Month: June 2010

MeeGo to Become Default OS for Nokia Smartphones?

To my complete surprise, I found an article on Slashdot this morning, in which Reuters was quoted as saying that Nokia is going to ditch Symbian on the N series of phones. Instead of the trusted in-house OS, Nokia is moving their flagship product to MeeGo.

For those of you who don’t know, MeeGo is the merger or Nokia’s very on Maemo project and Intel’s Moblin. All three projects have the same aim: to provide a full Linux distribution for mobile devices. Nokia’s main aim is the smartphone market, while Intel started out thinking about MIDs and netbooks.

The move on Nokia’s part is quite unexpected, since they just recently reiterated that Symbian would always be at the core of their smartphone offering. Symbian is great, don’t get me wrong, but I wouldn’t want to develop for it. It’s getting old in the tooth and requires a lot of work to get used to.

Now, what does that mean in the mobile landscape? Why would Nokia move in this direction? What does that all mean in context?

Apple’s iOS has revealed a truth that developers already knew (but not many other people): an operating system, no matter for what class of device, lives with the applications you can develop for it. Apple’s iPhone is not great as a phone – as a matter, it is quite a frustrating device that got to feature parity with other smartphone only with the current, fourth generation. The iPhone is great because of all the nifty things you can do with it. It’s a smartphone in that it can do a lot of things that you hadn’t even dreamed of doing on a phone.

There is a downside. While Apple was the first company to push app development really hard, it did so in a typically Apple-control-freak way. Applications have to be developed using an approved tool chain, using a language (Objective C) that only Apple uses anymore, and they have to undergo rigorous testing and a capricious approval process. That sucks, because Apple doesn’t guarantee anything and you risk writing an app for months, only to see it languish in approval.

Enters Android, Google’s response to iOS. A custom Linux distribution for smartphones. Android addresses many of the issues of iOS, has much better features, and is available for anyone, for free. Sounds great!

Android has a few issues: the tool chain is fixed again, but for other reasons. Instead of developing in Objective C, you are forced to use Java. The choice makes sense in a way: after all Java allows for cross-platform development and was designed from the get-go to be run on embedded devices. What’s wrong with that? Really, nothing wrong.

MeeGo comes from a different angle: instead of forcing you to use Java and approved SDKs, MeeGo is a Linux distribution. A full distribution, including package manager, GNU tool chain, standard Linux kernel, etc. You can use Java on it, you can use C, you can use Python, you can use Perl. You can use whatever is available on Linux, minus device specifics.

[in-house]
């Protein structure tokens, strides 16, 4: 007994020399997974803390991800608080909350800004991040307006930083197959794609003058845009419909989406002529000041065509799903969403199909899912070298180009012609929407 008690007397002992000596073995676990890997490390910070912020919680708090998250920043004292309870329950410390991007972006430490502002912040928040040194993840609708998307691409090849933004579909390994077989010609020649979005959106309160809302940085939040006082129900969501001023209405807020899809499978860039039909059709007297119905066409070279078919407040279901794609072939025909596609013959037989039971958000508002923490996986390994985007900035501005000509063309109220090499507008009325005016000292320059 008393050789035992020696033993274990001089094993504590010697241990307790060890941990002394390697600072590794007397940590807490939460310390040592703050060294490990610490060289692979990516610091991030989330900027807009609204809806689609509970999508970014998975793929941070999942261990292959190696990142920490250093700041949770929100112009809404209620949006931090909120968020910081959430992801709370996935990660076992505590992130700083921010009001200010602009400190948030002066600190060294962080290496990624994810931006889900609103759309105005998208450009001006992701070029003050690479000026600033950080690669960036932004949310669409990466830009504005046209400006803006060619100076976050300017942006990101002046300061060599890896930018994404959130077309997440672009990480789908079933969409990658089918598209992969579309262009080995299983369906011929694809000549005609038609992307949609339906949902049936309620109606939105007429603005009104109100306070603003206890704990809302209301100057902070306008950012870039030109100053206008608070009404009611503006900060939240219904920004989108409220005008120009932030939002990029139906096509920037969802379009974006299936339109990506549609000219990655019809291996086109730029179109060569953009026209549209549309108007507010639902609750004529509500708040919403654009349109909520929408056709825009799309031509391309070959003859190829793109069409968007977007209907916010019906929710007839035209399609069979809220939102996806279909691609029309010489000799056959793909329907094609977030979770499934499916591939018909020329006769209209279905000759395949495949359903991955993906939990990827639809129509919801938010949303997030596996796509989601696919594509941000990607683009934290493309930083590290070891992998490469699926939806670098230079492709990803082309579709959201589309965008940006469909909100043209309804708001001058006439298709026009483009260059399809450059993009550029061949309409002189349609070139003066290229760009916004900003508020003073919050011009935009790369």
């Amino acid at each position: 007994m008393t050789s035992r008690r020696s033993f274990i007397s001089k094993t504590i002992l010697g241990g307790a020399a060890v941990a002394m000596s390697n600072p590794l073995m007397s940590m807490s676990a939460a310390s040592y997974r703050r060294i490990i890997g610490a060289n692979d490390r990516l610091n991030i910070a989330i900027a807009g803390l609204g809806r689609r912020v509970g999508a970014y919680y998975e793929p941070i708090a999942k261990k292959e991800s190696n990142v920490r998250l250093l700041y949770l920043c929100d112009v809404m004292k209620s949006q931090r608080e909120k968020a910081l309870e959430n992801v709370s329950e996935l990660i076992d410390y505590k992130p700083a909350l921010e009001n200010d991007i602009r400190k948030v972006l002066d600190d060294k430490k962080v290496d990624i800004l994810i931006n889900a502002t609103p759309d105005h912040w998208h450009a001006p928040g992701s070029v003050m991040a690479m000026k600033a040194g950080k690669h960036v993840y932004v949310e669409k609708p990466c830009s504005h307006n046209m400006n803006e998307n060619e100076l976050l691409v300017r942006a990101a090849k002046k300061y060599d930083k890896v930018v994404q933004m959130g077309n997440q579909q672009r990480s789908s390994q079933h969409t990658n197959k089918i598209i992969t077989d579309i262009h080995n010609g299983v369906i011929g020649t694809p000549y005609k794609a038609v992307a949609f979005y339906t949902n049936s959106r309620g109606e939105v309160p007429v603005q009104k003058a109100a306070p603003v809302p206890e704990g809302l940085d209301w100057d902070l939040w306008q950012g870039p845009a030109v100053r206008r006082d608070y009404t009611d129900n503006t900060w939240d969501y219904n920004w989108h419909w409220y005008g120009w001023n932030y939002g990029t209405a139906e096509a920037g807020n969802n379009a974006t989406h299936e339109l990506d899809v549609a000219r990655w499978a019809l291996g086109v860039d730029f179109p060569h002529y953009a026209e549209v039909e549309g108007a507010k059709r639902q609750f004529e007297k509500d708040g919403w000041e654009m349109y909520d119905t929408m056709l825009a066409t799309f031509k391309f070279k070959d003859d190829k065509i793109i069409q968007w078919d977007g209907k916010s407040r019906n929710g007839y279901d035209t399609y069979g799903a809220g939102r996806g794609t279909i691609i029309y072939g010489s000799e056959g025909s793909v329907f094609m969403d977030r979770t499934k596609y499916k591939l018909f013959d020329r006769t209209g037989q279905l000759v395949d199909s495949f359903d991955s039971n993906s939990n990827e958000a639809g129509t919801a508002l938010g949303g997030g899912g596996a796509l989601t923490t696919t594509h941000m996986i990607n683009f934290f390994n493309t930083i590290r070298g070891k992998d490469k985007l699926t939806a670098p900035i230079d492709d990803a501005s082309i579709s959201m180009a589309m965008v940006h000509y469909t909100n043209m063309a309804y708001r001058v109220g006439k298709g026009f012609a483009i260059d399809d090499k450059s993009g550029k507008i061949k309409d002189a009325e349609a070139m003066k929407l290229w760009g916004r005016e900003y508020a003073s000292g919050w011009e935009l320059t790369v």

How does that matter? Why not simply write for the available SDK? Well, you are right, it doesn’t really matter, per se. Maemo itself, for instance, pushed strongly for the use of Python by making all features on the devices accessible using that language. If you developed for the N tablets (770, 800, 810, 900), you probably used Python.

But! But you can use whatever is available on Linux. That means that if there is a piece of software that you need, you simply recompile it for the processor you want and there you go, it runs just fine.

That’s actually a lot more important than you’d think, in two very subtle ways:

1. Source must be available. Since you do not know what particular processor runs on a MeeGo device, you have to provide sources that can be recompiled on any device, or you have to specify what devices your software runs on. This is pretty good, because it means you either hand out an application that is targeted at a specific list of phones (closed), or you give people the ability to make it run on their specific device the way they want it.

2. Backend code running on the desktop or servers can simply be recompiled, guaranteeing compatibility. For instance, for an applet of mine I needed access to tcpdump. I simply took the open source code, recompiled it on Maemo/ARM, and I knew it would run the same. This kind of thing is particularly important when dealing with storage and network connectivity code, when version incompatibility can force hours and days of debugging. For instance, the N900 mostly standardized on SQLite for storage, which means I can attach my N900 to the desktop and manipulate the phone’s storage right from my computer.

So far, the main issue with Maemo development and the N900 was lack of resources on Nokia’s part. The idea was great, but execution was lagging. Just too many things to do. For instance, the phone is a resource hog of first caliber when you install apps, and the battery can easily die within a couple of hours if you are not good about app control. Android has a battery watch applet – extremely important. Maemo doesn’t.